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Temporary CO2 capture shut down: Implications on low pressure steam turbine design and efficiency


Post-combustion capture from power plants may offer an opportunity for power generation where the CO2 capture unit can be shut down in periods, in order to respond to short periods of high electric power demand in the power grid. As the CO2 capture unit is shut down, the power output from the power plant can be increased due to a temporary stop in low-pressure (LP) steam extraction for solvent regeneration, i.e. an increase of steam flow through the LP turbine section.

In the case of natural-gas fired combined cycles, there is (usually) only one LP double flow steam turbine, and hence there is no flexibility in terms of possibility to shut down an LP turbine.
If an NGCC is to be designed so that it is able to handle operation without CO2 capture as well as operation at full load and part load with CO2 capture and solvent regeneration, this would put high demands on LP steam turbine design, since varying LP turbine flow will change the last-stage loading and may turn the stage into "turn-up" (or recompression) mode, as described below.

The pressure at a certain point within the turbine is fairly proportional to the mass flow passing downstream. Hence, one can show that the pressure ratio over any turbine stage except the last one is constant since the pressure before and after is proportional to the flow. The condenser pressure, however, is driven by the LMTD and HTC-values and the last LP turbine stage therefore becomes too lightly loaded when the LP turbine is operating at part load. This “turn-up" mode is a direct result of light loading and an associated imbalance in the radial force field. The resulting effect is that the stream-lines are packed towards the outer annulus, leaving a strong recirculation zone near the hub region. This recirculation zone generates large amounts of heat since the rotor feeds energy into the “trapped” steam, which inevitably calls for cooling of the last turbine stage when steam flows are low.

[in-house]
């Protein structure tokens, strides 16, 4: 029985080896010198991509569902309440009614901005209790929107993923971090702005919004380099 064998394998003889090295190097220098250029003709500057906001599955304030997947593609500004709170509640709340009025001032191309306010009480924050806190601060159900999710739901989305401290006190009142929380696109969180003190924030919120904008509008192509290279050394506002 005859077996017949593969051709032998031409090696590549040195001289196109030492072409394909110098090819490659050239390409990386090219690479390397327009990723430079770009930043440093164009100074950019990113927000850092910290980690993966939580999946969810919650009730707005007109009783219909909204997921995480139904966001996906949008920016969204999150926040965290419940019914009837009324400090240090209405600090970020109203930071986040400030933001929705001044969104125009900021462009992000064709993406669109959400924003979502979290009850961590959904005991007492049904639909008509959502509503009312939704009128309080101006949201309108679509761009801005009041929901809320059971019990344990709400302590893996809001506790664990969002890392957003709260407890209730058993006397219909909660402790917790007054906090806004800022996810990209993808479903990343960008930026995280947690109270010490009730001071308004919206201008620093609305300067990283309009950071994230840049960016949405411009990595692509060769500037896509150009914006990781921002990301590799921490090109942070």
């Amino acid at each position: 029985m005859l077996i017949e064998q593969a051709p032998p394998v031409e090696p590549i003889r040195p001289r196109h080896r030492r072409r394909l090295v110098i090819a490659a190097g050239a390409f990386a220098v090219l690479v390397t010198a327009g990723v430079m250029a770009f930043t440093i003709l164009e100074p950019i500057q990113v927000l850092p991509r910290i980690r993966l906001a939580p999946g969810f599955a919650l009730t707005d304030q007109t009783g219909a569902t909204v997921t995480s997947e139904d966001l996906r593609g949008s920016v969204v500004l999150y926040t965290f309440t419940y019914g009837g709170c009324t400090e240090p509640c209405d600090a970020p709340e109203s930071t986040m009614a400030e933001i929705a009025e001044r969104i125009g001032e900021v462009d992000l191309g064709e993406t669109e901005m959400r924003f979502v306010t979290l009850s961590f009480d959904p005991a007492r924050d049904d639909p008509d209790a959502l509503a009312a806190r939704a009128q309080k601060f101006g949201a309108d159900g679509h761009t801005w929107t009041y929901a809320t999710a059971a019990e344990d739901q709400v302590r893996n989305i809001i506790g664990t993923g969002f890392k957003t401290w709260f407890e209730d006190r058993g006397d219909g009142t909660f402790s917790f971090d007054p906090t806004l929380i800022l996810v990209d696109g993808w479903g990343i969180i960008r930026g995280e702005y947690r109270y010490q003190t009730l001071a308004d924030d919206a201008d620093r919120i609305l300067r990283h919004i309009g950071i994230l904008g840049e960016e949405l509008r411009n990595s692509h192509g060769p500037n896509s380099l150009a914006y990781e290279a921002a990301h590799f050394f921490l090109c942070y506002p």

All OEMs have certain LP turbine exhaust size series with certain end blade lengths, available and the optimum when designing a LP turbine is to choose a series that gives an exhaust loss in the order of 30 kJ/kg of steam. This level will result in a suitable balance between the direct exhaust loss and the need for low load cooling. A very large exhaust size will most likely provide a minimum design exhaust loss but not necessarily be optimum at low load, since the need for last turbine stage cooling would increase. A small exhaust size, that fits better with a steady-state operation with steam extraction for 90% CO2 capture, would reduce the need for cooling, but would give large exhaust losses when operating the plant without CO2 capture. Altogether, the LP turbine for an NGCC with post-combustion CO2 capture should be designed for operation in both modes – with a balance between full condensing mode exhaust loss and turn-up at CO2 capture mode.
With the combination of established technology and modern 2D and 3D design tools, it is shown how a modern LP steam turbine could be designed in a way that allows for large variations in the steam flow, and thus flexibility in the CO2 capture over time from an NGCC. Furthermore, the paper will provide the knowledge and typical values of input data that are required in order to enable the process calculations of these flexible NGCC power plants with post-combustion capture of CO2. This, in turn, enables quantification of what the efficiency penalty will be for an NGCC designed for operating both with and without post-combustion capture, compared to power plants that are optimized for operating either without or with CO2 capture.


Academic lecture


  • Research Council of Norway (RCN) / 193816





  • Lund University
  • SINTEF Energy Research / Gassteknologi

Presented at





05.06.2013 - 06.06.2013





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